In a second embodiment (shown in FIGS. 6A-6C), a mask opening 601 for the narrow channel is shifted slightly relative to the channel 600 by a small distance 602 (FIG. 6A). If this distance is determined appropriately, a neck 604 is created between channels 600 and 603 by electroetching through mask opening 602 (FIG. 6B). The gap between the top plane 605 of the metal sheet and the top of the neck 606 is ideally between 1 and 5 micrometers (FIG. 6C).
 In the third embodiment (shown in FIGS. 7A-7D), after the channel to be packed 700 is first made, with cross-section as seen in 705 (in FIG. 7C), a second photolithography operation creates a pattern 701 (FIG. 7A). The dotted area represents the open part of the mask (FIG. 7A), which is electroetched to form a shallow region 703 of depth 1-5 micrometers (FIG. 7B). The masked features 702 result in weir structures 704, which act as retaining structures for the particles. The plurality of weirs 704 reduces the risk of clogging or flow blockage. A cross-sectional view of weirs 704 is shown in FIG. 7D.
 The outlet of a chromatographic separation column may be directed to the inlet of a mass spectrometer for analysis, a common technique for ionization of the liquid sample being the formation of a Taylor cone at the tip of electrospray nozzle, also commonly referred to as electrospray tip or emitter. In the case of planar microfluidic chromatographic devices, external, such as commercially available, electrospray emitters may be connected to the outlet of the separation channel using high-quality, low dead volume fluidic seals.
 Alternatively, some embodiments include an electrospray emitter as an integral part of the device. An illustrative metallic device, according to one embodiment of the technology, includes an integrated electrospray tip made using EMM and EDM (FIG. 8A-D). Device 800 contains the separation channel 801, which is packed with chromatographic particles, and a narrower channel 802, which is not packed. (See, FIG. 8A). An EDM wire is aligned accurately to the device 800 through use of registration holes 803, or other registration features known to those of skill in the art (FIG. 8A). This EDM wire is used to cut the tip 804 (FIG. 8B).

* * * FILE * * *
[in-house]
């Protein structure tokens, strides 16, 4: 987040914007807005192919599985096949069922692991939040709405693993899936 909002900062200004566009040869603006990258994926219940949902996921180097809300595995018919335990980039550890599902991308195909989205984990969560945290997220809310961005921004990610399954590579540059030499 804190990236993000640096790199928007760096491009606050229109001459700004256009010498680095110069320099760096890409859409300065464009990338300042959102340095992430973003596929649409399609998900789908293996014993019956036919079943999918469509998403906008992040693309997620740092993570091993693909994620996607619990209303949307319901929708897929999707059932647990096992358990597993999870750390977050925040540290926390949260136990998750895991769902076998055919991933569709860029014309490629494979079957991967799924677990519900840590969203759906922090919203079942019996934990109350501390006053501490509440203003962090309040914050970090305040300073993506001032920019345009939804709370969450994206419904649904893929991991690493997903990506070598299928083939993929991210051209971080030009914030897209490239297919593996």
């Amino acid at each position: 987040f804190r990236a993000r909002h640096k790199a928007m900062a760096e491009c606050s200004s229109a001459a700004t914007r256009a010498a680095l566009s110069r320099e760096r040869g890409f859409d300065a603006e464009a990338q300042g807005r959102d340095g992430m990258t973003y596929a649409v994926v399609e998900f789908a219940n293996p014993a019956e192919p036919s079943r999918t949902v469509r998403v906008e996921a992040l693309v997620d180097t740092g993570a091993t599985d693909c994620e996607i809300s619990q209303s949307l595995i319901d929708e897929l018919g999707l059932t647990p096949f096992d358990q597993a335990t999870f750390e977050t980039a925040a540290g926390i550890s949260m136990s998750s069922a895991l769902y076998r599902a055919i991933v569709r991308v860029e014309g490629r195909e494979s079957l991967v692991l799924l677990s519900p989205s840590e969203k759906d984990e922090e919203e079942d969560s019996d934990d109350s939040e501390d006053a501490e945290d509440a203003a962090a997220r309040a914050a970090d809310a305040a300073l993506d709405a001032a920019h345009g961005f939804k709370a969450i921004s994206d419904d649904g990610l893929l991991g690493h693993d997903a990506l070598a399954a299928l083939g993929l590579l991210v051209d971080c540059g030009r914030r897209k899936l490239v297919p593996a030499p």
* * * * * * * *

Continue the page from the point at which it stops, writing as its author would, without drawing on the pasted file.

The device 800 is then rotated and the EDM wire is aligned to the top surface 805 and bottom surface 806 (FIG. 8c) prior to cutting the tip 807. The end of the tip is shown in detail K-K (FIG. 8D). The goal is for the tip end 808 to be as small as possible so that fluid delivered by channel 802 remains confined to tip end 808 and does not spread to the other surfaces 809 of the tip. It will be apparent to those of skill in the art that EDM cutting is an appropriate technique for making very small and therefore mechanically fragile tips since it does not involve mechanical contact with the machined part during machining.
 The tip end 808 is rectangular in this embodiment. Alternatively, the tip 807 may be electrochemically machined to produce a rounded tip 807 and hence a circular tip end 808. In another alternative embodiment, the device 800 may be rotated during wire EDM cutting to produce a rounded tip 807.
 Surface Behaviors and Surface Modifications
 As the volume-scale of separation decreases, the surface-area-to-volume-ratio of the fluid system rises. A large change in volume-scale (for example, from conventional-scale LC to capillary scale or nanoscale LC) implies a concomitantly large change in the surface-area-to-volume-ratio which is characteristic of the analytical stream and the containing device(s).
 Particularly when biomolecules are being manipulated for separation and analysis, this dramatic increase in surface-area-to-volume-ratio can become very problematic in practice, due to the many, and varied, modes of interaction which biomolecules (for example, proteins, peptides, carbohydrates, lipids, and combinations thereof) can have with surfaces. However, all analytes have the potential to interact with surfaces, and if the degree of interaction varies across a group of analytes, such interactions can produce highly undesirable biases in the analytical results.